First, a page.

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Aortic regurgitation
  1. Gerald Maurer
  1. Correspondence to:
    Professor Gerald Maurer
    Division of Cardiology, Medical University of Vienna, AKH, Waehringer Guertel 18-20, 1090 Vienna, Austria; gerald.maurer{at}

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The incidence of clinically significant aortic regurgitation (AR) increases with age, typically peaking in the fourth to sixth decade of life. It is more common in men than women. The prevalence of AR in the Framingham study was reported to be 4.9%, with regurgitation of moderate or greater severity occurring in 0.5%.


AR may be caused by malfunction of the valve leaflets themselves, by dilatation of the aortic root and annulus, or may be due to a combination of these factors (table 1). Rheumatic disease is still the most common aetiology of AR in developing countries; however, in Western Europe and North America the leading cause of AR is either congenital (particularly due to bicuspid leaflets) or degenerative disease, including annuloaortic ectasia. Understanding the mechanism leading to AR is essential for proper patient management, including the surgical approach. Thus, knowledge of the morphology of the valve leaflets, the annulus and the ascending aorta are essential.

View this table:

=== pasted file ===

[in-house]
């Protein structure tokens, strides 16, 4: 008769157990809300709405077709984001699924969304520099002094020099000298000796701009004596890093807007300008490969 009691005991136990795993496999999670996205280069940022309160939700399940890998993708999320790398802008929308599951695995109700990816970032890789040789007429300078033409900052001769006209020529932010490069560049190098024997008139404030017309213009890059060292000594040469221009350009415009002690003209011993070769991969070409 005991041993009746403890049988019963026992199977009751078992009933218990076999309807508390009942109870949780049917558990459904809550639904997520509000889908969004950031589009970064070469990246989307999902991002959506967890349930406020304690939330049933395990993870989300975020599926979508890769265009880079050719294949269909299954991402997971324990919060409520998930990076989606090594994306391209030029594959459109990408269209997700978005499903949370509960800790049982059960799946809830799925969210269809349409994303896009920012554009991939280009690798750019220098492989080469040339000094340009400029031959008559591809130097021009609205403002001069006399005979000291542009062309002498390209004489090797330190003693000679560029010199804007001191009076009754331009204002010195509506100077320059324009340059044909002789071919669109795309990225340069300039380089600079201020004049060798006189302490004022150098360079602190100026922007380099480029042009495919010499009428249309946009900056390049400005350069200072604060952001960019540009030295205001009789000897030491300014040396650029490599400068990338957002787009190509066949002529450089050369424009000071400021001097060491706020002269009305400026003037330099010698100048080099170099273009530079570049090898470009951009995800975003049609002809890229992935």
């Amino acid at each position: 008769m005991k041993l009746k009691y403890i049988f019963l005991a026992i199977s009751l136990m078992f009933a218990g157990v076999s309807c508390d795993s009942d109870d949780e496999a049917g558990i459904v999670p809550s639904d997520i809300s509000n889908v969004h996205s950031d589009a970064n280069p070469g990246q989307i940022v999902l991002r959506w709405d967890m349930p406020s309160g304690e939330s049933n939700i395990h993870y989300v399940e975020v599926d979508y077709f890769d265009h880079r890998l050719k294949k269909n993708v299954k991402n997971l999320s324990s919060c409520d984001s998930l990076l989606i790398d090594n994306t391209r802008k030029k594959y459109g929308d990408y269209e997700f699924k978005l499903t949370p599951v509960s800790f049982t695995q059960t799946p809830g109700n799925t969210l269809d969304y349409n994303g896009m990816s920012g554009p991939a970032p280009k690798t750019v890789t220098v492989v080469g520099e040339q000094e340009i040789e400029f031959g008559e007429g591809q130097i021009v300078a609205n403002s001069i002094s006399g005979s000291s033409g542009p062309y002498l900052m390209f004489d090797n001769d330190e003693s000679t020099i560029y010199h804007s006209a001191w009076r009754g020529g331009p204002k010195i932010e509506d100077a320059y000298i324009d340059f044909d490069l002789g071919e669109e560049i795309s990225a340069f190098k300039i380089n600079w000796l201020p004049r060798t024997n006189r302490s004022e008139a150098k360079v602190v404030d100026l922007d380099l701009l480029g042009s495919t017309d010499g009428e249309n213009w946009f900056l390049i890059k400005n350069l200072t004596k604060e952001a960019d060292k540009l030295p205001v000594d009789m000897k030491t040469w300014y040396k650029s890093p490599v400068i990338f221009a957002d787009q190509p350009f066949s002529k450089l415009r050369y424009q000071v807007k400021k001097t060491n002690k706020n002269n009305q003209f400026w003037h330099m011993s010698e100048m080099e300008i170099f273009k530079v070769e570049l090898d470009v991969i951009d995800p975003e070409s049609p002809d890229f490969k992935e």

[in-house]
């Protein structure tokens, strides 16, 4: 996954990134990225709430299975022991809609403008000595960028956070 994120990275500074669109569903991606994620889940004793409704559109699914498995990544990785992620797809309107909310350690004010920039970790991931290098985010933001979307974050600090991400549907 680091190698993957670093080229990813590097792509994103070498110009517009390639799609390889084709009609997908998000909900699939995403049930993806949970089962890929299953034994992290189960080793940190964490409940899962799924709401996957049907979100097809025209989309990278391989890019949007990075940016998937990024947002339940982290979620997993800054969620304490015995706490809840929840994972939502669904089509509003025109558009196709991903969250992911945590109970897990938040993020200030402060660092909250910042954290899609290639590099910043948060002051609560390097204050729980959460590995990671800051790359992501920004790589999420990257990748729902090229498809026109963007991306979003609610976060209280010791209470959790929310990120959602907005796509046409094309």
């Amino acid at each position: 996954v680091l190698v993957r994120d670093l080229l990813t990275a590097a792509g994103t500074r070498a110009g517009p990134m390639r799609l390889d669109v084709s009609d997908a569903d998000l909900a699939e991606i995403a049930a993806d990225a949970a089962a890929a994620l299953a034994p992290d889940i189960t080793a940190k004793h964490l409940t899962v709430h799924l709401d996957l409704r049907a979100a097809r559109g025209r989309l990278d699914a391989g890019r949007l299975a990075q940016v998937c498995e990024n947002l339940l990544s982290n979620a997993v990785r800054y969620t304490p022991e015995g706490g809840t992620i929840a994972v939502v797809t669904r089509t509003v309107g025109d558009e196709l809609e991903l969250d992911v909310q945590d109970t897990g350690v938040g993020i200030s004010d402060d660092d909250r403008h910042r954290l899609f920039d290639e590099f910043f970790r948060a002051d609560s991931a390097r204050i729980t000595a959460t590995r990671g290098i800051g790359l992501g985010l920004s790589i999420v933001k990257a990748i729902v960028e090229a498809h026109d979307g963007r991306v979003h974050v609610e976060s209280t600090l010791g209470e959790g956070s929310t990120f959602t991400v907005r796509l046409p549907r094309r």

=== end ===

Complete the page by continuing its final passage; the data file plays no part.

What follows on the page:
Table 1

 Aetiology of aortic regurgitation (AR)


AR causes volume overload of the left ventricle (LV). The total stroke volume ejected by the LV (sum of effective stroke volume plus regurgitant volume) is increased; in severe AR regurgitant volume may equal or even exceed effective stroke volume. An increase in LV end-diastolic volume is the main compensatory mechanism needed to maintain a normal effective stroke volume. Left ventricular ejection fraction is initially normal, however, LV end-diastolic pressure rises. In time LV end-diastolic volume continues to increase further and ejection fraction drops; these changes may actually precede the development of clinical symptoms. Considerable eccentric myocardial hypertrophy can occur with chronic AR and at autopsy heart weights of up to 1000 g have been reported.

Acute AR can be life threatening, as LV dilatation and other compensatory mechanisms cannot develop rapidly enough to avoid haemodynamic deterioration. The same regurgitant …

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  • In compliance with EBAC/EACCME guidelines, all authors participating in Education in Heart have disclosed potential conflicts of interest that might cause a bias in the article.

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